Sustainable Aviation Fuel production: Growth and missed opportunity

By admin Dec10,2023

The International Air Transport Association (IATA) recently unveiled compelling estimates that shed light on the rapid growth of sustainable aviation fuel production, marking a crucial step towards a greener future for air travel.

In 2024 SAF production is expected to triple to 1.875 billion liters (1.5Mt), accounting for 0.53% of aviation’s fuel need, and 6% of renewable fuel capacity. 

Whilst the growth in 2023 and the projection for the coming year are heartening, there is still a way to go for SAF to make a substantial impact, according the the IATA Director General.

SAF Production Milestones

In the year 2023, SAF volumes soared to an impressive 600 million liters (0.5Mt), doubling the 2022 production of 300 million liters (0.25 Mt).

Remarkably, SAF carved out a 3% share in the renewable fuels market, with the remaining 97% dedicated to other sectors.

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Looking ahead to 2024, the forecast is even more promising, with SAF production set to triple, reaching a staggering 1.875 billion liters (1.5Mt).

While this accounts for 0.53% of aviation’s fuel needs, it represents a significant 6% of renewable fuel capacity.

A bottle of sustainable aviation fuel
Biofuels production in Brazil Photo: Lufthansa

However, the proportion of SAF output in relation to overall renewable fuel production is modest, mainly due to the allocation of new capacity to alternative renewable fuels.

“The doubling of SAF production in 2023 and the expected tripling in 2024 are encouraging signs. However, for SAF to truly make a substantial impact, we need it to constitute 25% to 30% of renewable fuel production capacity,” emphasizes Willie Walsh, IATA’s Director General.

This allocation, he asserts, is crucial for putting aviation on the trajectory towards achieving net-zero carbon emissions by 2050.

Policy Landscape

The outcome of the Third Conference on Aviation Alternative Fuels (CAAF/3), hosted by the International Civil Aviation Organization (ICAO), has positioned SAF at the forefront of global discussions.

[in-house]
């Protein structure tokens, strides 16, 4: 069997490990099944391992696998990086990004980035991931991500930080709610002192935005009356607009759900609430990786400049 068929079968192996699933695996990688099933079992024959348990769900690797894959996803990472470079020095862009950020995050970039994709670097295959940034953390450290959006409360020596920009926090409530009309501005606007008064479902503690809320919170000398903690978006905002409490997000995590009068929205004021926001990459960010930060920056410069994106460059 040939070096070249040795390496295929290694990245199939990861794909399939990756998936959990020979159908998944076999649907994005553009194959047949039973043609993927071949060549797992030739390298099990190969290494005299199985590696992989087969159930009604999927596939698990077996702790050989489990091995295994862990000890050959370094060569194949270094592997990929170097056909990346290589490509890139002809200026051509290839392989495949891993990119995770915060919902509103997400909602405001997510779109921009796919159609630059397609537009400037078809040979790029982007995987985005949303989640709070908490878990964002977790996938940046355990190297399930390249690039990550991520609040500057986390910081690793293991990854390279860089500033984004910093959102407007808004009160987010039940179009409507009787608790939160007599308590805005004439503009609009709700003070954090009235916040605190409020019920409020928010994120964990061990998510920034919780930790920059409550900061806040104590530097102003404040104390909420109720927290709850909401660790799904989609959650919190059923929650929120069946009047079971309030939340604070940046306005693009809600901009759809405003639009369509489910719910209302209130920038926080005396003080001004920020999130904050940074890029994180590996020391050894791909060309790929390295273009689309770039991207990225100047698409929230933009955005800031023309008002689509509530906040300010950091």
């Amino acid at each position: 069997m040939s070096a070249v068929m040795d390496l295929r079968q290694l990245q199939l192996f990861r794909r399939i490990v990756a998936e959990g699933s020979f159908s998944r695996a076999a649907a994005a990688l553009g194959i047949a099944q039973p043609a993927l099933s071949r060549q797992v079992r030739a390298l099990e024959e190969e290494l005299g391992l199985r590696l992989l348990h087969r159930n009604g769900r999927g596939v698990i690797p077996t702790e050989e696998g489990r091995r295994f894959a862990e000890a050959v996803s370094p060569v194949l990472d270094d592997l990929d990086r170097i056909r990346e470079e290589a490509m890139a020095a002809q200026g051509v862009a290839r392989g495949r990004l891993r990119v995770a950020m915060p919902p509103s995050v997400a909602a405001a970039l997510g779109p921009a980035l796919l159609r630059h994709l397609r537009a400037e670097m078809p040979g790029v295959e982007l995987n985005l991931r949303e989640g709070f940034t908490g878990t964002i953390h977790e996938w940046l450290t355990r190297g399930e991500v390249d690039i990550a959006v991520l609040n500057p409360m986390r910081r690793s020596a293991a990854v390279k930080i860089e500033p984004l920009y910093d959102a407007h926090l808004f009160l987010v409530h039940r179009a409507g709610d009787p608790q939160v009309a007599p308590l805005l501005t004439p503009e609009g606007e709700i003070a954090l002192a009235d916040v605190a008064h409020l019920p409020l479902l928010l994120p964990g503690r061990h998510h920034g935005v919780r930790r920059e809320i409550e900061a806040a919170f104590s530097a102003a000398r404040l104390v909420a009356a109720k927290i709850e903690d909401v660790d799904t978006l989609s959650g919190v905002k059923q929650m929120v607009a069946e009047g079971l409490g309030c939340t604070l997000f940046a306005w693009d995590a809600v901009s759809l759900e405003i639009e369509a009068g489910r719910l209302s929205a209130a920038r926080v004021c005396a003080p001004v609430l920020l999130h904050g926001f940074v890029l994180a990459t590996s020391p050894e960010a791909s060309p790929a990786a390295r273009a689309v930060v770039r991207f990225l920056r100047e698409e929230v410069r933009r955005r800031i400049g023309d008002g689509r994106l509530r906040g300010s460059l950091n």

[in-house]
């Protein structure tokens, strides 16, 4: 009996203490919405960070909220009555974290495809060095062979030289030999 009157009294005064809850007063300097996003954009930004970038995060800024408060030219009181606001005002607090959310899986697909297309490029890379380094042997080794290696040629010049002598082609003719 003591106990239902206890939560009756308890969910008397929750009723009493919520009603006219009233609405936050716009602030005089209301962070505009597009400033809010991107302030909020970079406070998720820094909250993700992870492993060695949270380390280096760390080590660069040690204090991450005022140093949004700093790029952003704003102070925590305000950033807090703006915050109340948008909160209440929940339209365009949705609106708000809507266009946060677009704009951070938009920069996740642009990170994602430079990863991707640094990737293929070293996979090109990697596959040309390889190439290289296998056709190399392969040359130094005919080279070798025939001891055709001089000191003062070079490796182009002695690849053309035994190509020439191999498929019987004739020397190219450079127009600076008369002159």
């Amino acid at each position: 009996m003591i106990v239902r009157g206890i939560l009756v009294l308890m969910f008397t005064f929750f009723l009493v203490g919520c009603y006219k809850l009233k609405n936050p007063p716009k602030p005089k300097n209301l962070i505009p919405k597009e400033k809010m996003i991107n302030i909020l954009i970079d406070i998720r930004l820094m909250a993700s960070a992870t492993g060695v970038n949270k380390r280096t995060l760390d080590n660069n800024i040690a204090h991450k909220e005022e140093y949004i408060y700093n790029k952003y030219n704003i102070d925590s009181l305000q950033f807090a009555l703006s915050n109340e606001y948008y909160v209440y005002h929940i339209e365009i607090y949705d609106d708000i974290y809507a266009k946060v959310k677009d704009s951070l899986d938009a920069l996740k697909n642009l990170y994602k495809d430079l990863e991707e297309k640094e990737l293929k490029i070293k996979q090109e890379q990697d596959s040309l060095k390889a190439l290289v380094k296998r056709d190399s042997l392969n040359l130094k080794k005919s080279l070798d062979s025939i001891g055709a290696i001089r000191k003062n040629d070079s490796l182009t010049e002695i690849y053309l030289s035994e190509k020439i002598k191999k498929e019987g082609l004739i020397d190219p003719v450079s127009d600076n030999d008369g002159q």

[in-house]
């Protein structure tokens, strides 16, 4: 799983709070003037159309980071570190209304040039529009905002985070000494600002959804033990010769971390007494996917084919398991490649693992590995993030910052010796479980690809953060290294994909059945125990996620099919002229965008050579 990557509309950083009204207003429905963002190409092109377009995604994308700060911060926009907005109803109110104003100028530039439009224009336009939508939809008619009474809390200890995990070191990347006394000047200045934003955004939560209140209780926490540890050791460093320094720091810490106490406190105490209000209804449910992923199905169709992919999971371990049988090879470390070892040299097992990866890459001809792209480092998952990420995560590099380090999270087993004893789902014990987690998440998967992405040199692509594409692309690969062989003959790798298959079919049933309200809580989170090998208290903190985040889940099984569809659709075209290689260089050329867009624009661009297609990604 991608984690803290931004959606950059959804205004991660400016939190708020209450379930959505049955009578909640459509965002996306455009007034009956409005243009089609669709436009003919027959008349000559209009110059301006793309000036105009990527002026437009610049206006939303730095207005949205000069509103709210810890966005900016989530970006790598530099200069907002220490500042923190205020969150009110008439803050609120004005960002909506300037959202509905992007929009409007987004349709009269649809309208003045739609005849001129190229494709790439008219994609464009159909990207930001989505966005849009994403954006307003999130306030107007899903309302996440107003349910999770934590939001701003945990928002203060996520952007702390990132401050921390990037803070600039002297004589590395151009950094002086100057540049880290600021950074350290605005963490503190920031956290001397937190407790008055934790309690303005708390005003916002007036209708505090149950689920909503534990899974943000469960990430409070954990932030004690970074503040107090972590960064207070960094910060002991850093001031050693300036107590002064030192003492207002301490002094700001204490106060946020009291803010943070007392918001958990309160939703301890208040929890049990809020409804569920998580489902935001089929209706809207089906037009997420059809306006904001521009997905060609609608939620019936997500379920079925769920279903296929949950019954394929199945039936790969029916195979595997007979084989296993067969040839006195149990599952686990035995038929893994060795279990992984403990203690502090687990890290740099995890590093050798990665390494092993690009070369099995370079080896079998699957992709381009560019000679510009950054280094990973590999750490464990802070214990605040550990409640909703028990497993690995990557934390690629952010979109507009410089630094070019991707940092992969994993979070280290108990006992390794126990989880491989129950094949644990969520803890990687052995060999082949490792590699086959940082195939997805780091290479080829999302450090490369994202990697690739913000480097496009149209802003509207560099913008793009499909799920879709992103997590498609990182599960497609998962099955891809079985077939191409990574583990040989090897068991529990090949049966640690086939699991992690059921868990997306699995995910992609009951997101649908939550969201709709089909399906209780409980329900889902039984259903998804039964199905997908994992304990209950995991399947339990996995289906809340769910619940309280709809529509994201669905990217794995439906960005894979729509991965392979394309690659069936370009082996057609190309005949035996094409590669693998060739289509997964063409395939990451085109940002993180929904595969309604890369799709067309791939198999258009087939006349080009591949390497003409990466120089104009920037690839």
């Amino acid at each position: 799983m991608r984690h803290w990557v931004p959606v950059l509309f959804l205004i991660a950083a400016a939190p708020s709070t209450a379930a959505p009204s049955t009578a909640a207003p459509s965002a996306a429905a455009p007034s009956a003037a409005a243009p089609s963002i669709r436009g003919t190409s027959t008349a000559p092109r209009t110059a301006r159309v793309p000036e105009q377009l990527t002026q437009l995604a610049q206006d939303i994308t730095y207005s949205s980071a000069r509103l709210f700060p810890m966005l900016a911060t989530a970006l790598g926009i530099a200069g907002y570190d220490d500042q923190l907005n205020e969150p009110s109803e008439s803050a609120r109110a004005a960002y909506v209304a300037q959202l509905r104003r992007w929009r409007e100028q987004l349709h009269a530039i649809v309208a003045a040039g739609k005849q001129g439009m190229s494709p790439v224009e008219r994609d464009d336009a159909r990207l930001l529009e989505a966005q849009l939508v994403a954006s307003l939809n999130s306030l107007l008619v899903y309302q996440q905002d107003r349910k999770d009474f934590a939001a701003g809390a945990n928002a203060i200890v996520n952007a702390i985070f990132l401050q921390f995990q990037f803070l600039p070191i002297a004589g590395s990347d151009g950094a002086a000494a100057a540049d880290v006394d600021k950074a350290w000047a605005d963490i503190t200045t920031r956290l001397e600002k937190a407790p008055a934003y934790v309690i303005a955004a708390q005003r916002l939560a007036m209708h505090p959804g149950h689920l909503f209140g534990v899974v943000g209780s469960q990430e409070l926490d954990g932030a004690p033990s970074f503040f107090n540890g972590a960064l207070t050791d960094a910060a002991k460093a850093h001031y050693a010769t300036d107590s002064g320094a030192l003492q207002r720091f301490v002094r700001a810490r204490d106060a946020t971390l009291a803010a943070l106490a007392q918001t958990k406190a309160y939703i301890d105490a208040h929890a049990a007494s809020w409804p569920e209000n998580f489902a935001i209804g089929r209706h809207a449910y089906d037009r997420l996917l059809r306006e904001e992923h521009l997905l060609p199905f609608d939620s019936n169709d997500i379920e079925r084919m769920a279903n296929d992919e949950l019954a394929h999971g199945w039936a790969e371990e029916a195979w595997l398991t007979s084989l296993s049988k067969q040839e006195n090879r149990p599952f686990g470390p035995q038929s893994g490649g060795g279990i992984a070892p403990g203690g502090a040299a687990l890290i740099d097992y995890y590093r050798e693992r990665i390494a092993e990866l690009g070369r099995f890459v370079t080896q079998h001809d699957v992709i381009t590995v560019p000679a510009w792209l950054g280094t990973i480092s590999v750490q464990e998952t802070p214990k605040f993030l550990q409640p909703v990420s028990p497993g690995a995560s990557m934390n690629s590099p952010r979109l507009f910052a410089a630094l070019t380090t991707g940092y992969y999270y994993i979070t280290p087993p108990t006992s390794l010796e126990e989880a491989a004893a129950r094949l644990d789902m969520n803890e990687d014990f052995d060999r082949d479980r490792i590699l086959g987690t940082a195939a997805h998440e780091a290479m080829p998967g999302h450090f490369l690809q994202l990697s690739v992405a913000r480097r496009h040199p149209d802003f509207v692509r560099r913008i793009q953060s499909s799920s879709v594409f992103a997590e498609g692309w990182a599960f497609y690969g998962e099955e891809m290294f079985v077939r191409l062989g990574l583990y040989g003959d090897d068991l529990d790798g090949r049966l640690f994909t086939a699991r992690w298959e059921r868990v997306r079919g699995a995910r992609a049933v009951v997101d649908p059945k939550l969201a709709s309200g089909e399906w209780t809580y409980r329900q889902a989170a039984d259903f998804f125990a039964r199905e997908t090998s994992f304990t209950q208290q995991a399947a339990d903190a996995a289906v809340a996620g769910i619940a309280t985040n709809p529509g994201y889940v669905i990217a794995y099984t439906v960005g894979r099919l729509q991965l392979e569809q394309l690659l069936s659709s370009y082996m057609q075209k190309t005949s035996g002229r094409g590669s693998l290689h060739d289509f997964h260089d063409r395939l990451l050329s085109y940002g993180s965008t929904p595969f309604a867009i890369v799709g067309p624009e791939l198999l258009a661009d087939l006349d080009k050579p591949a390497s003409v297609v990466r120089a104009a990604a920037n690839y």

A global framework has been established, aiming to make fuels used in international aviation 5% less carbon-intensive by 2030.

Walsh highlights the pivotal role of governments, stating, “Governments must prioritize policies to incentivize the scaling-up of SAF production and to diversify feedstocks with those available locally.”

This policy-driven approach is seen as the linchpin for achieving the exponential increase in SAF production needed to meet ambitious targets.

A Sustainable Aviation Fuel (SAF) tanker alongside an aircraft.
Photo Credit: Neste

Supply and Demand Tango

Contrary to misconceptions, demand for SAF is not the stumbling block. In 2023, every drop of SAF produced found a buyer, contributing a noteworthy $756 million to the aviation industry’s fuel bill.

Notably, 43 airlines have already committed to using 16.25 billion liters (13Mt) of SAF in 2030, with more agreements in the pipeline.

The real challenge lies in unlocking the supply to meet this surging demand. Projections indicate over 78 billion liters (63Mt) of renewable fuels by 2029, but a strategic policy framework is imperative.

Governments must incentivize renewable fuel producers to allocate 25-30% of their output to SAF, aligning with CAAF/3 ambitions and existing commitments.

Policy Objectives

To achieve these goals, effective production incentives must focus on:

  1. Accelerating investments in SAF by traditional oil companies
  2. Ensuring renewable fuel production incentives encourage sufficient SAF quantities
  3. Focusing stakeholders on regional diversification of feedstock and SAF production
  4. Identifying and prioritizing high-potential production projects for investment support
  5. Delivering a global SAF Accounting Framework

Unlocking Diversification: The Key to Long-Term Success

As we look ahead, approximately 85% of upcoming sustainable aviation fuel facilities will rely on Hydrotreatment (HEFA) production technology.

However, this predominantly uses inedible animal fats, used cooking oil, and industrial grease as feedstock, raising concerns about limited quantities.

To overcome this, policies should:

  1. Diversify SAF production through certified pathways like Alcohol-to-Jet (AtJ) and Fischer-Tropsch (FT)
  2. Promote investments and fast-track certification for new SAF production pathways
  3. Identify additional feedstocks to leverage all SAF technologies, ensuring diversification and regional options

Public Support

A recent IATA survey underscores significant public support for sustainable aviation fuel, with 86% of travelers advocating for government production incentives and an equal percentage prioritizing oil companies supplying SAF to airlines.

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